The Groaning Table

The Groaning Table

After recently re-reading Wendell Berry’s essay “Health is Membership” and being struck by its pertinency today, I asked a few friends to read the essay and write a Slow Church-related reflection on the essay.  The is the second of these reflections by my friend Rachel Marie Stone.     ~Chris*** Read the first "Health is Membership" reflection by Brent BillMy grandmother was born at home in New York City in 1925 – exactly the time when more and more women, especially city women, began to choose hospital over home as the place to have babies. It wasn’t that my great-grandmother was afrai … [Read more...]

Being Together as the Church.

dish-washing

There is a group of us here at Englewood Christian Church who have been reading and reflecting on the Sermon on the Mount together over the summer.  Last night, we had the opportunity as part of our Sunday Night Conversation (You can read more about that here...) to share our reflections with the church community.   Our conversation -- both in the smaller group over the summer and with the larger church last night focused on the Beatitudes at the beginning of the Sermon (Matt. 5: 1-11).  I wanted to share a few thoughts here that I brought up in our conversation last night, as they are related … [Read more...]

Supporting Each Other in Sickness and in Health

hospital

After recently re-reading Wendell Berry's essay "Health is Membership" and being struck by its pertinency today, I asked a few friends to read the essay and write a Slow Church-related reflection on the essay.  The is the first of these reflections by my friend Brent Bill.     ~ChrisAlmost twenty years ago Wendell Berry gave an address titled “Health is Membership.”  Berry, the agrarian poet/novelist/theologian, presented a pretty scathing indictment of the then “modern” health system in the US and our complicity in its failings.  Among his criticisms, which are many, was that our under … [Read more...]

The Roadblocks to Sustainability and How we Begin to Tackle Them

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David Owen has long been one of our favorite thinkers here at Englewood; his book Green Metropolis was selected by The Englewood Review of Books as one of the Best Books of 2009.  [ Read our review // Watch a video of a lecture related to the book ]I was recently alerted to the fact that he published a new book earlier this year (that somehow slipped under our radar), entitled: The Conundrum: How Scientific Innovation, Increased Efficiency, and Good Intentions Can Make Our Energy and Climate Problems Worse Paperback: Riverhead Books, 2012. Buy now:  [ Amazon ]  [ Kindle ]I was blown … [Read more...]

What is Sustainability?

Seedling

Tomorrow I have the opportunity to go an hour or so up the road from here to talk with some students at my alma mater, Taylor University.The primary question that we will tackle will be what is sustainability?  And how do we pursue it?I'm sure we'll have some good conversation along the way.  I will argue that our best hope of a sustainable way of life is in the revival of parish life, (a term I'm borrowing from the good folks at the Parish Collective), by which I mean a rich and distinctive local culture that is catalyzed (but not controlled) by the churches in a particular place. … [Read more...]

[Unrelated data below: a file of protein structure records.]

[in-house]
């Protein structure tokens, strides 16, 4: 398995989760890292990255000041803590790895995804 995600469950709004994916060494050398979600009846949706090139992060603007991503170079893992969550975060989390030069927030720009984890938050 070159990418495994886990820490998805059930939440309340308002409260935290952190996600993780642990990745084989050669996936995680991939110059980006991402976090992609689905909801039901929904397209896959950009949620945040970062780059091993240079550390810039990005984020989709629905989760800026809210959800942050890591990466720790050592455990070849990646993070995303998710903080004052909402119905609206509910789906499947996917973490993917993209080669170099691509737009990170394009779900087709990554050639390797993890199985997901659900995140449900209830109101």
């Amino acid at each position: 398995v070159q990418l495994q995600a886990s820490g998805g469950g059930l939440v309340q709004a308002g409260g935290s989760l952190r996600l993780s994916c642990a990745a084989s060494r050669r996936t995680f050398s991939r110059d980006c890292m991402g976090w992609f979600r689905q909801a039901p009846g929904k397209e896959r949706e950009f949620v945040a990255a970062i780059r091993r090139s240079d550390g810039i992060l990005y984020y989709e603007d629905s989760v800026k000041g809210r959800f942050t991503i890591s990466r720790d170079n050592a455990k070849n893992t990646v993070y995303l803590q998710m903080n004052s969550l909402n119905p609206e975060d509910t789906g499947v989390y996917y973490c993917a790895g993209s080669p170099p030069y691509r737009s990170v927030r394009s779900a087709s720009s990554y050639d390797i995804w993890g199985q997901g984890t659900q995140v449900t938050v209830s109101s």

Congregational Lectio Divina as a Slow Church practice.

Conversation

At the Ekklesia Project gathering later this week, I will be leading lectio divina sessions on John 15:4-17.Doing lectio in a congregational (or small group) setting is a fruitful practice that will lead churches deeper into the life that John and I are calling Slow Church.Mark Lau Branson, who led the lectio divina sessions at last summer's EP Gathering, pointed us to the following thoughts on congregational lectio divina: Argentinean/Chicagoan Nancy Bedford, after expositing an ecclesial missiology grounded in the Trinity and the incarnation, focuses on discernment with attention to … [Read more...]

Technology, Community and Discernment.

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John's post on Saturday on the Moral Importance of the iPhone reminded me of one of my favorite courses in college, an honors seminar on technology and community.  This class was my first deep immersion into the works of Wendell Berry, and it was also where I first encountered the work of the Amish writer David Kline. A major thrust of the course was reflecting on the ways in which our choices about technology impact the shape of our communities (as families, as churches and as neighborhoods.  One of the pieces we read for the class was Wendell Berry's little essay "Why I am NOT going to buy a … [Read more...]


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